In English, many things are named after a particular country – but have you ever wondered what those things are called in those countries?
1.1(ranch owner)ganadero masculino
- In my last ten years living in south Texas I have heard lots of people calling themselves cowboys, cowmen and cattlemen etc.
- He remembered hearing an old-time cowhand say: ‘That fellow must be a real cowman himself.’
- The cowmen did the come-along-little-doggie routine and when they a got to town were probably smart to get a bath.
- It's just that Daddy never took too kindly to cowmen.
- Two men at the table nearest him were obviously cowmen.
1.2(ranch worker)vaquero masculinopeón masculino
2Britanico(dairyman)encargado de las vacas lecheras masculino
- Open-range cattle raising had been transformed as had the cowmen involved.
- The company is trying to reverse years of progress on rangeland restoration to serve a handful of cowmen.
- He went on to paint Dutch scenes although with cowmen instead of goatherds among the weirs.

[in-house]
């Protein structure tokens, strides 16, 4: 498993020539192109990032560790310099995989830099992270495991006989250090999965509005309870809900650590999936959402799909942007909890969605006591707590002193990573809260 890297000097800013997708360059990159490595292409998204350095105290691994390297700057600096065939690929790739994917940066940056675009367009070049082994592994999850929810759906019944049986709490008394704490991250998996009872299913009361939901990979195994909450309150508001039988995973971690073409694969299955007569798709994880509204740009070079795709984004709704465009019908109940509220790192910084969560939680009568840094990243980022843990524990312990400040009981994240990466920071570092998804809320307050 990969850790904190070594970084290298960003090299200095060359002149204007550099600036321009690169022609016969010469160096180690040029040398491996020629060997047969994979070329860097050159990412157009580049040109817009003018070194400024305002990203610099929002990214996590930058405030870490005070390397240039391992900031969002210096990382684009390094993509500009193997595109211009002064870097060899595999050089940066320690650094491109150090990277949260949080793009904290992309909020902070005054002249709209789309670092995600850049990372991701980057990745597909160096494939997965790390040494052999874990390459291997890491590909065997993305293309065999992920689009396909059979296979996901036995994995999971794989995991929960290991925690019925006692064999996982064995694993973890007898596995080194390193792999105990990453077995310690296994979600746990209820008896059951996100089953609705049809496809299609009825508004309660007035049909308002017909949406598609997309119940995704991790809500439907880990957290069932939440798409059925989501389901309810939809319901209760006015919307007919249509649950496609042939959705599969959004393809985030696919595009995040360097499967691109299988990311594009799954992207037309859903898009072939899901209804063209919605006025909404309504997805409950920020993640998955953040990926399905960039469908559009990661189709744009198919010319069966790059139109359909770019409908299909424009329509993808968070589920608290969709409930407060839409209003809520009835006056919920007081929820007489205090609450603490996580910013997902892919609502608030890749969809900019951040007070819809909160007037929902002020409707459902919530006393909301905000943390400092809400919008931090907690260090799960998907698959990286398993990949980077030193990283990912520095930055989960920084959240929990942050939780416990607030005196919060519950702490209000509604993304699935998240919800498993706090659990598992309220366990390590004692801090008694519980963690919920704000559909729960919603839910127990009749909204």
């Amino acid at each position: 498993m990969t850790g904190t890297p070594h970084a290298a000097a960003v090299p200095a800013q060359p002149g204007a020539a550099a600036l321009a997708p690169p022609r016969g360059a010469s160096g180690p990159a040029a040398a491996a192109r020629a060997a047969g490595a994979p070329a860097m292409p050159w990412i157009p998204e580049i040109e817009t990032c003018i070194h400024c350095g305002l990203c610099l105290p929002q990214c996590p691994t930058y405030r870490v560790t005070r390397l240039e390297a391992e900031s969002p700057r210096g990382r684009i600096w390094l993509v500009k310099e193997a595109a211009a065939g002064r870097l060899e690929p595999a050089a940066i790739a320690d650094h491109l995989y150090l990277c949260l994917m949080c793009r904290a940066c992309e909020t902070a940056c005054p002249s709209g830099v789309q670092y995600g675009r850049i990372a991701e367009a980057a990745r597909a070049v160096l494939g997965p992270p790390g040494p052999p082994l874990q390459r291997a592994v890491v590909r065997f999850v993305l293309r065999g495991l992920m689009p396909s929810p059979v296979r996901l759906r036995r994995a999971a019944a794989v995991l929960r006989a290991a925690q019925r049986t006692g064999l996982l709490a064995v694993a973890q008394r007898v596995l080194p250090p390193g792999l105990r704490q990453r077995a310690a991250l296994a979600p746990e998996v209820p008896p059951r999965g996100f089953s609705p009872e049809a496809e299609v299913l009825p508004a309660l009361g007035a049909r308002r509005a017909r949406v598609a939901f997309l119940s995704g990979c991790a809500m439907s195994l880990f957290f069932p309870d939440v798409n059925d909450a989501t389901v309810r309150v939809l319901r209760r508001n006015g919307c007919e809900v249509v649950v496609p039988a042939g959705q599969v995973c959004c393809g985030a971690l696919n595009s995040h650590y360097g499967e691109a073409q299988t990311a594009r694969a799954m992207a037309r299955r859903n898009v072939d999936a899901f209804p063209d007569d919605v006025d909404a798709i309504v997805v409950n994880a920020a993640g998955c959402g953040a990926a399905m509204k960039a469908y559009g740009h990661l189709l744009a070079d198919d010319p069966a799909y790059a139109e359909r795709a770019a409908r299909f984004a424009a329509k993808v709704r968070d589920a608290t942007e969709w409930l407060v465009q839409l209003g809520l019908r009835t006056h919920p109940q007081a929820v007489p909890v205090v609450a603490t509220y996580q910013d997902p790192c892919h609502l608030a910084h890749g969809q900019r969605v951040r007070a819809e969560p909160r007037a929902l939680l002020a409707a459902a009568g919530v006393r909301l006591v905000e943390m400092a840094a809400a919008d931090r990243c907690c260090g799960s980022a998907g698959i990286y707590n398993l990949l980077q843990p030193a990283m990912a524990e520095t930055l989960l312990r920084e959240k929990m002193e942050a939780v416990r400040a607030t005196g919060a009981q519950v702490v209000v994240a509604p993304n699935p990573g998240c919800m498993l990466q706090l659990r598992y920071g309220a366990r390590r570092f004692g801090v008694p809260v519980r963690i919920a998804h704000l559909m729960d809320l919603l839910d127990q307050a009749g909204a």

- Whenever there was no cowman around, Judy chose to milk the cows - that was from about age eight.
- He wears check shirts, worked as a cowman all his life, except for his years in the army.
English has borrowed many of the following foreign expressions of parting, so you’ve probably encountered some of these ways to say goodbye in other languages.
Many words formed by the addition of the suffix –ster are now obsolete - which ones are due a resurgence?
As their breed names often attest, dogs are a truly international bunch. Let’s take a look at 12 different dog breed names and their backstories.